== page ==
Our departmental policy to protect “the integrity of electronic learning courses” took effect this past spring, and recommends that professors “require a minimum of two assignments through which student identity can be confirmed during assessment.” We intentionally left the details of how to do that vague, to account for the wide range of courses we offer. However, our policy does list some possible approaches, such as proctors to oversee exams, alternative assignments, synchronous online meetings, and use of plagiarism detection services such as Turnitin.

Those are only suggestions, not yet requirements, and some of them wouldn’t work for my own courses. For example, I don’t give tests in my technical-writing course so I wouldn’t have any use for proctors (and I don’t like requiring proctored exams anyway because of the associated cost for online students to use ProctorU or an off-campus testing center). I also don’t use Turnitin, as my technical-writing assignments use the same basic scenarios, so the software would likely show plagiarized results that were, in fact, caused by the nature of the work. Turnitin is also problematic because, regardless of the results, student ID is not verified, only the originality of the work.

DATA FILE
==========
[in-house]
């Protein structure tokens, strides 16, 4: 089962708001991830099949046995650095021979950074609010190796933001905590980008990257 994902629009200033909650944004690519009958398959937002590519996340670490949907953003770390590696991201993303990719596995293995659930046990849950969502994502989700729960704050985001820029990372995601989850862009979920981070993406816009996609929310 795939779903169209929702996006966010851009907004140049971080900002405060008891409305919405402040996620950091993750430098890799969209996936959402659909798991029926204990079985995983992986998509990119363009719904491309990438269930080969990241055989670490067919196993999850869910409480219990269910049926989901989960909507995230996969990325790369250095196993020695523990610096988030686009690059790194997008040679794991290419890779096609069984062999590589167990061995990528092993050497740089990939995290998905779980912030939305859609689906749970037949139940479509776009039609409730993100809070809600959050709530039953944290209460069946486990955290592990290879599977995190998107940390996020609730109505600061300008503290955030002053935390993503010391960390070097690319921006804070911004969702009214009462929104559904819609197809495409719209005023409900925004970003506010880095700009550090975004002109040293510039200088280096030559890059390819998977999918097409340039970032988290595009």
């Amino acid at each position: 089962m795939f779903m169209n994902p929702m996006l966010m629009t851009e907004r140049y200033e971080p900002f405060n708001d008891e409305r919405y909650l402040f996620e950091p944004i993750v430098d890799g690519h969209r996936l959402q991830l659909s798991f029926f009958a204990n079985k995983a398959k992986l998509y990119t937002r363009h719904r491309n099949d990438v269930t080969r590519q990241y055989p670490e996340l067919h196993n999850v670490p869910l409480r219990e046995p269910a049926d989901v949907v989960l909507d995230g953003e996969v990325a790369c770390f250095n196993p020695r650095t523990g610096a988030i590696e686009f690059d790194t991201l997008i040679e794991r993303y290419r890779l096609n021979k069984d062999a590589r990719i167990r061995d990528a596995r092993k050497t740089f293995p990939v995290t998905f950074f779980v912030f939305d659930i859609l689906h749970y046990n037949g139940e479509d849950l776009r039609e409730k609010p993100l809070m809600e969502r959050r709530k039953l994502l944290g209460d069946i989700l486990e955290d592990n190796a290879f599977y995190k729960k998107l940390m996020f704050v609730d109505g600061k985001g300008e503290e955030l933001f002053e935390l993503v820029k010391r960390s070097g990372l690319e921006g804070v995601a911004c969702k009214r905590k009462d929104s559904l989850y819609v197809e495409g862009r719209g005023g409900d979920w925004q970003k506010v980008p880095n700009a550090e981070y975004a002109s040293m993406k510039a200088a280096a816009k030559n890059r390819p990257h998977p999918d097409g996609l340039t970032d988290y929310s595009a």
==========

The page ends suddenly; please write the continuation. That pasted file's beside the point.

So what security measures have I tried in my own classroom? In the spring 2017 semester, I experimented with a couple of identity-confirming assignments in an online, 3000-level, technical-writing course I teach that is built around project-based assessment.

Getting-to-know-you videos. I opened the course’s online discussion forum with my usual written introductions, but, in addition, I required students to submit a one-minute video of themselves answering basic questions about their major and future career plans, and including one fun fact. The results were interesting.

The videos helped me satisfy the new policy requirement because I was able (in most cases) to match students’ faces to their ID photos (supplied by the university and shown beside many of their names in my Moodle course shell).

More important, for the first time in nine years of online instruction, I saw and heard my students. The online student population is unique, with many older students and/or those who face challenges that their face-to-face counterparts do not. It was one thing to read that students were parents, but quite another to see them holding a newborn as they discussed their career goals. Several were photobombed by toddlers or pets, or shot their videos at work around their busy schedules. It gave me pause and made me more sympathetic to their struggles throughout the course — a very welcome side benefit of the new assignment.